Delia Derbyshire

Delia Derbyshire
Delia Derbyshire was an English composer and musician who is best known for her phenomenal work with the BBC Radiophonic Workshop.

Delia Ann Derbyshire was born on May 5, 1937 in Coventry, England. After the notorious Coventry Raids of World War II, Derbyshire and her family moved to Lancashire, where she spent most of her childhood. As a child, Derbyshire was exceptionally intelligent and by the age of four, she was already teaching her friends at school how to read and write. After studying at the Barr’s Hill Grammar School, she was accepted into both Oxford and Cambridge, but she chose to go to Cambridge as she won a scholarship to study mathematics at the Girton College. She graduated from Cambridge in 1959 with a degree in mathematics and music. She also obtained the LRAM diploma from the Royal Academy of Music.

Derbyshire was relatively unhappy with her progress in mathematics and she decided to try her hand at music. She first applied to Decca Records, where she was turned down as they “did not employ women at their recording studios”. She then worked for the United Nations at Geneva, teaching mathematics and piano to the children of international diplomats.

Derbyshire earned her big break when she joined the BBC as a trainee assistant studio manager. She worked on ‘Record Review’ with other critics and made quite an impression when she analyzed old records with fabulous insight. Some reports state that she could pinpoint the exact location of any instrument in a recording when she analyzed them. Derbyshire was then hired by the BBC Radiophonic Workshop at Maida Vale, from where she changed history.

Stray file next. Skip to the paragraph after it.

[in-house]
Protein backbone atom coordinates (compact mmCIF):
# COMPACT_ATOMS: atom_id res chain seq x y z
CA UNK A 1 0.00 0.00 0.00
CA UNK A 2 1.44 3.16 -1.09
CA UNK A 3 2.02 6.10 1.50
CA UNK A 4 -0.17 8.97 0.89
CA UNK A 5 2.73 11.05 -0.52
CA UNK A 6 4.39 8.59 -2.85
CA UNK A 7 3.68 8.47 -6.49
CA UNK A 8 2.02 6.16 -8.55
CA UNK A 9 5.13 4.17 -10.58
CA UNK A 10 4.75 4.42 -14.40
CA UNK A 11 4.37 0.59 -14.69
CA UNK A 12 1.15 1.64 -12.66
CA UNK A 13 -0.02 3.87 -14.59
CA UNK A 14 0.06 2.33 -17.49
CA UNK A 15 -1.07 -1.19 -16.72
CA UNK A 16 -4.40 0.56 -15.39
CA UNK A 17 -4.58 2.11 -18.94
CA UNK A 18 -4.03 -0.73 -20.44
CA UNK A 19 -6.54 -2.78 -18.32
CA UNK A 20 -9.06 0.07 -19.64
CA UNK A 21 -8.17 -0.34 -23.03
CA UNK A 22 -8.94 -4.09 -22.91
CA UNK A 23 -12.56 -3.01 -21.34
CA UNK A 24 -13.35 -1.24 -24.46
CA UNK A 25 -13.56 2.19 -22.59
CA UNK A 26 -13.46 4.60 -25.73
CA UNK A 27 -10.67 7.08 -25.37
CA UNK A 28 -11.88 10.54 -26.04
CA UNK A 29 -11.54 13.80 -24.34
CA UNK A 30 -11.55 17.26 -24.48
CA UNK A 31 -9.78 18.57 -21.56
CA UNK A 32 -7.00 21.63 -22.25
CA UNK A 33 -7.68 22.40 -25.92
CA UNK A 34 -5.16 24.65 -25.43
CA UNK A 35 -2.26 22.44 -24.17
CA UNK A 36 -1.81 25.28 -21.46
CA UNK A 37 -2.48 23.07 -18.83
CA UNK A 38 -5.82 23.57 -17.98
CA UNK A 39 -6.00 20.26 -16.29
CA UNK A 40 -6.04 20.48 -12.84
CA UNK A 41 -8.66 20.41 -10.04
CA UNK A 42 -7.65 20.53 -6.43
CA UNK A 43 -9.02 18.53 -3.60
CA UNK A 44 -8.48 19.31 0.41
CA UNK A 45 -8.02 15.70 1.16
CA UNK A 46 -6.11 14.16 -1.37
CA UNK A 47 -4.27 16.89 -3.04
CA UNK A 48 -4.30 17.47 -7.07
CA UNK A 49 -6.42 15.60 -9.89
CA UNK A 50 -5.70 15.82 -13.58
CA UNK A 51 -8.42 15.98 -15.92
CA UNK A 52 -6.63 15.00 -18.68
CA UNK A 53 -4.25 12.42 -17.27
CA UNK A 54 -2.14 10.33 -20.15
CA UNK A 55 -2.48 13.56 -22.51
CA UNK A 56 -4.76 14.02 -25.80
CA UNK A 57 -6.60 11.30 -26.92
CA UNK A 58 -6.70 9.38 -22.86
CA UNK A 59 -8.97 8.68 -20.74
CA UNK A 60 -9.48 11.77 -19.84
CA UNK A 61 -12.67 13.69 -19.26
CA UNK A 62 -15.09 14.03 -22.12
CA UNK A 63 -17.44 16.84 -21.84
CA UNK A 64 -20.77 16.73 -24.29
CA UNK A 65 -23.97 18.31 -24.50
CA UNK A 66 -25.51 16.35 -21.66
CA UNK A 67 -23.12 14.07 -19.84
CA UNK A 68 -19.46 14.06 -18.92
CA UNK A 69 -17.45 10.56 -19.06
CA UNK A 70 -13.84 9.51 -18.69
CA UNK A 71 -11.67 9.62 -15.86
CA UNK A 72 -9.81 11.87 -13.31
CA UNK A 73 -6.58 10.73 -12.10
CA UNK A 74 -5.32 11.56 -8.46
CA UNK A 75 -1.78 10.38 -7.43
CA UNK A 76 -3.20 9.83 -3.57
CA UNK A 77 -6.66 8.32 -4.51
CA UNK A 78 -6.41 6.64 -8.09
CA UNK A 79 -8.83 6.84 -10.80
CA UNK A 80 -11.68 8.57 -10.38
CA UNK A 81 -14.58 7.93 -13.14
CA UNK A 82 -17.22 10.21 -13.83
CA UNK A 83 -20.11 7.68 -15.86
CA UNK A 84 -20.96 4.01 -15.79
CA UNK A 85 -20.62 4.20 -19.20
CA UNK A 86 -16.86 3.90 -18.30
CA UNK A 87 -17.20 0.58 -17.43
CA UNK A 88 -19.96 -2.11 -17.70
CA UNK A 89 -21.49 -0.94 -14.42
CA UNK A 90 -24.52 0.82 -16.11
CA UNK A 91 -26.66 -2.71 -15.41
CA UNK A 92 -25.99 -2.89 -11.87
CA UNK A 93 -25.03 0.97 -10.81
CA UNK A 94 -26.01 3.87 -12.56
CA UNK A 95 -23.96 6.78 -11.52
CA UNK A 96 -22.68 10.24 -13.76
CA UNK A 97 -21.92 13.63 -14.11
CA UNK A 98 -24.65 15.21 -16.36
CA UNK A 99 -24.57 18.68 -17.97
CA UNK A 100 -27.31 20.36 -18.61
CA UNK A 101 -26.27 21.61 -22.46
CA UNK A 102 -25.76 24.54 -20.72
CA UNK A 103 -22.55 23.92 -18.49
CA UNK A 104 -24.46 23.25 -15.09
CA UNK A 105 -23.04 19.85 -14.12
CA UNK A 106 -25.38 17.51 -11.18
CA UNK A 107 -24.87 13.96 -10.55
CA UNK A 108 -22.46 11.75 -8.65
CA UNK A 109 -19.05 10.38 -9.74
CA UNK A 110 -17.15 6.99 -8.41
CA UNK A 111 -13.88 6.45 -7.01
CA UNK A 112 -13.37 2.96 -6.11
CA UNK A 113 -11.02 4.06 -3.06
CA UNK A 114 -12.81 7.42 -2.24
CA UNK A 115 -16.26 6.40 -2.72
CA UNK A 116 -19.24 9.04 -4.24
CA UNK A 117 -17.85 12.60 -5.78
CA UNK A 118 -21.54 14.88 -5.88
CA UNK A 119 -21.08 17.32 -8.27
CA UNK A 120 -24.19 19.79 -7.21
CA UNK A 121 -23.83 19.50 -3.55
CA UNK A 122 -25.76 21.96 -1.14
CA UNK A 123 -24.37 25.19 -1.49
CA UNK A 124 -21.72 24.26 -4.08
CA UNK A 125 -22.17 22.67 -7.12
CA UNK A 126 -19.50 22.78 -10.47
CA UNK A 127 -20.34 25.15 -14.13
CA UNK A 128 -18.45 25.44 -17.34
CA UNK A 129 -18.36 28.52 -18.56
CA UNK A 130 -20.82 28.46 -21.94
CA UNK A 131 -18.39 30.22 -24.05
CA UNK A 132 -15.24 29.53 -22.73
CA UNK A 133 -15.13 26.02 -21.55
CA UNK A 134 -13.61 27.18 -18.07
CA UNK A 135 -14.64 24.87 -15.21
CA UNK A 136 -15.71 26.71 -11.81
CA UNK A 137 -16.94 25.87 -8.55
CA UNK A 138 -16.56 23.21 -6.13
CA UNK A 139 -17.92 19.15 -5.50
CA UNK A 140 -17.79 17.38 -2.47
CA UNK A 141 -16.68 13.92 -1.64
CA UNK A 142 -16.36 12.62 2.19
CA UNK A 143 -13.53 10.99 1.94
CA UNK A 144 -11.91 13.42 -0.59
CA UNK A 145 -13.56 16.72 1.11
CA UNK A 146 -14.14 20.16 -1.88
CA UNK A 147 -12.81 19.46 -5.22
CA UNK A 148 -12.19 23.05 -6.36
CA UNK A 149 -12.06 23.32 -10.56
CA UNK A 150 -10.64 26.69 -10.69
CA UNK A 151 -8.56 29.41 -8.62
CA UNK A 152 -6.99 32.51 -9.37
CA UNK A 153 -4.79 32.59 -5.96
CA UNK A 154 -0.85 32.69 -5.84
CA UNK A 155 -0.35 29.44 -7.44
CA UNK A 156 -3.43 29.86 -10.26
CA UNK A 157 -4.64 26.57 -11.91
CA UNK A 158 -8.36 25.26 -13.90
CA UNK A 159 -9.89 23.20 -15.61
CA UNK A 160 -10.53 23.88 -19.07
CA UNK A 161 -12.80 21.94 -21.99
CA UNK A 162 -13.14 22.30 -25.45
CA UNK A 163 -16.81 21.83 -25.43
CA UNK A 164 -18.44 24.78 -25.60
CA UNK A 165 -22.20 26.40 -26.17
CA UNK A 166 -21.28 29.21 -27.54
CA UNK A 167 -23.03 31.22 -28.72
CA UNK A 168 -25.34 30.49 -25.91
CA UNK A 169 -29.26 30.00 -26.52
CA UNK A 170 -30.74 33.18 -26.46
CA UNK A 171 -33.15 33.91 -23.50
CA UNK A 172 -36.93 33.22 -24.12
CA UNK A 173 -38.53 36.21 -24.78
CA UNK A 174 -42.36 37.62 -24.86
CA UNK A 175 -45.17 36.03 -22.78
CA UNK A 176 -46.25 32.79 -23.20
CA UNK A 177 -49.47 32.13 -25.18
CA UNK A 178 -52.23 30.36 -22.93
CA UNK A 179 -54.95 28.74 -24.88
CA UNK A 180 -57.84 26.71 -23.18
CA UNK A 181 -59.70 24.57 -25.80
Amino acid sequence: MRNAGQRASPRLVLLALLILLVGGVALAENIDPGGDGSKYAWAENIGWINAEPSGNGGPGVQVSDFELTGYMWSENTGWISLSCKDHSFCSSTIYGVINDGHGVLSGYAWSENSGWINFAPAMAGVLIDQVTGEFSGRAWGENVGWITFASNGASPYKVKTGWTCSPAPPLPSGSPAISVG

At the workshop, Derbyshire was almost instantaneously famous after she proposed an electronic rendition of Ron Grainer’s famous “Doctor Who” theme. Her rendition was also chosen for the Television Series and it became one of the first electronically produced themes to be used on Television. Grainer himself was astounded by the rendition, so much so that he asked Derbyshire, “Did I Really Write This?” Grainer even tried befitting Derbyshire with co-composer credits for the theme but he could not do so due to BBC’s policies.

Derbyshire and her fellow colleagues from the Workshop, including Brain Hodgson and Peter Zinovieff (who is now known as one of the co-founders of the incredibly popular ‘Electronic Music Studios’ or EMS), set up an organization titled ‘Unit Delta Plus’ in 1966. The organization aimed to promote electronic music. However, the organization faced numerous difficulties and it had to be disbanded. Derbyshire then went on to work with Hodgson again for another studio, ‘Kaleidophon’. Another electronic musician, David Vorhaus, was also involved in the project, which ultimately aimed to create a studio that specifically catered to the needs to electronic music. The trio ultimately went on to form a band called ‘White Noise’, which released its debut album, “An Electric Storm” through Kaleidophon.

Derbyshire took on a number of projects that weren’t necessarily endorsed by BBC. Through ‘White Noise’ Derbyshire was able to contribute to the Standard Music Library. She also worked with Guy Woolfenden for Peter Hall’s rendition of ‘Macbeth’. She also contributed to the soundtrack for Peter Hall’s “Work is a four letter word” and John Hough’s “The Legend of Hell House”.

Delia Derbyshire died on July 3, 2001 due to Renal Failure. She is remembered today as one of the pioneers of electronic music.


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